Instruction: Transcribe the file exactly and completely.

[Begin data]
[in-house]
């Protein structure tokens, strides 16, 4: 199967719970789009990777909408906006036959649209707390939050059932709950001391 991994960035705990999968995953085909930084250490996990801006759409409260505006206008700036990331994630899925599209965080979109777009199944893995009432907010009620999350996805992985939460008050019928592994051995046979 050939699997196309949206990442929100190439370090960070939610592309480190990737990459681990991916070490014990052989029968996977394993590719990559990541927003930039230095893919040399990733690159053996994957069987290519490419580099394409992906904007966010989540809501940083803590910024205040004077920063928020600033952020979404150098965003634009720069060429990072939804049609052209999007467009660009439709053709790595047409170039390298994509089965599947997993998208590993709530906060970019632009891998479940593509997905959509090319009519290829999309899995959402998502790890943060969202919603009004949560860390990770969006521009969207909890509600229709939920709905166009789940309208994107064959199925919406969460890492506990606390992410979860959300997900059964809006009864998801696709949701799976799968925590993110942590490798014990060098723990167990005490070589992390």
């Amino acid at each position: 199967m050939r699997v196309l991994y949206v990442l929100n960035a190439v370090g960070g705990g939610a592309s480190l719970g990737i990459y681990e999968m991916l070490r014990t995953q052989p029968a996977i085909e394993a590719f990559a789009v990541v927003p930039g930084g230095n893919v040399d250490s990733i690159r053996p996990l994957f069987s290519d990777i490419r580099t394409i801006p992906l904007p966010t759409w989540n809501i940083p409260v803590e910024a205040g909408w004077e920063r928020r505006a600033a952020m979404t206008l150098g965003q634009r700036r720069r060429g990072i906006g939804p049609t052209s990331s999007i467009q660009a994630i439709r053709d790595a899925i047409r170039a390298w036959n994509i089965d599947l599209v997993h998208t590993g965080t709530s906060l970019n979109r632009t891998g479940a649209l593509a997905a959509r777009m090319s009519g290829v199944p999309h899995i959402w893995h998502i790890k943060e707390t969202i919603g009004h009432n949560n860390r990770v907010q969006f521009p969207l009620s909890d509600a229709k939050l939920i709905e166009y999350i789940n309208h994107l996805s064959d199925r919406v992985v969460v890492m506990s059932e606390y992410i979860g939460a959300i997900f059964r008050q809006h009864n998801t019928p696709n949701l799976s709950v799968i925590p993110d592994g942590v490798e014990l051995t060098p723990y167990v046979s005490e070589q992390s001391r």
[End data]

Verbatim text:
[in-house]
């Protein structure tokens, strides 16, 4: 199967719970789009990777909408906006036959649209707390939050059932709950001391 991994960035705990999968995953085909930084250490996990801006759409409260505006206008700036990331994630899925599209965080979109777009199944893995009432907010009620999350996805992985939460008050019928592994051995046979 050939699997196309949206990442929100190439370090960070939610592309480190990737990459681990991916070490014990052989029968996977394993590719990559990541927003930039230095893919040399990733690159053996994957069987290519490419580099394409992906904007966010989540809501940083803590910024205040004077920063928020600033952020979404150098965003634009720069060429990072939804049609052209999007467009660009439709053709790595047409170039390298994509089965599947997993998208590993709530906060970019632009891998479940593509997905959509090319009519290829999309899995959402998502790890943060969202919603009004949560860390990770969006521009969207909890509600229709939920709905166009789940309208994107064959199925919406969460890492506990606390992410979860959300997900059964809006009864998801696709949701799976799968925590993110942590490798014990060098723990167990005490070589992390």
């Amino acid at each position: 199967m050939r699997v196309l991994y949206v990442l929100n960035a190439v370090g960070g705990g939610a592309s480190l719970g990737i990459y681990e999968m991916l070490r014990t995953q052989p029968a996977i085909e394993a590719f990559a789009v990541v927003p930039g930084g230095n893919v040399d250490s990733i690159r053996p996990l994957f069987s290519d990777i490419r580099t394409i801006p992906l904007p966010t759409w989540n809501i940083p409260v803590e910024a205040g909408w004077e920063r928020r505006a600033a952020m979404t206008l150098g965003q634009r700036r720069r060429g990072i906006g939804p049609t052209s990331s999007i467009q660009a994630i439709r053709d790595a899925i047409r170039a390298w036959n994509i089965d599947l599209v997993h998208t590993g965080t709530s906060l970019n979109r632009t891998g479940a649209l593509a997905a959509r777009m090319s009519g290829v199944p999309h899995i959402w893995h998502i790890k943060e707390t969202i919603g009004h009432n949560n860390r990770v907010q969006f521009p969207l009620s909890d509600a229709k939050l939920i709905e166009y999350i789940n309208h994107l996805s064959d199925r919406v992985v969460v890492m506990s059932e606390y992410i979860g939460a959300i997900f059964r008050q809006h009864n998801t019928p696709n949701l799976s709950v799968i925590p993110d592994g942590v490798e014990l051995t060098p723990y167990v046979s005490e070589q992390s001391r």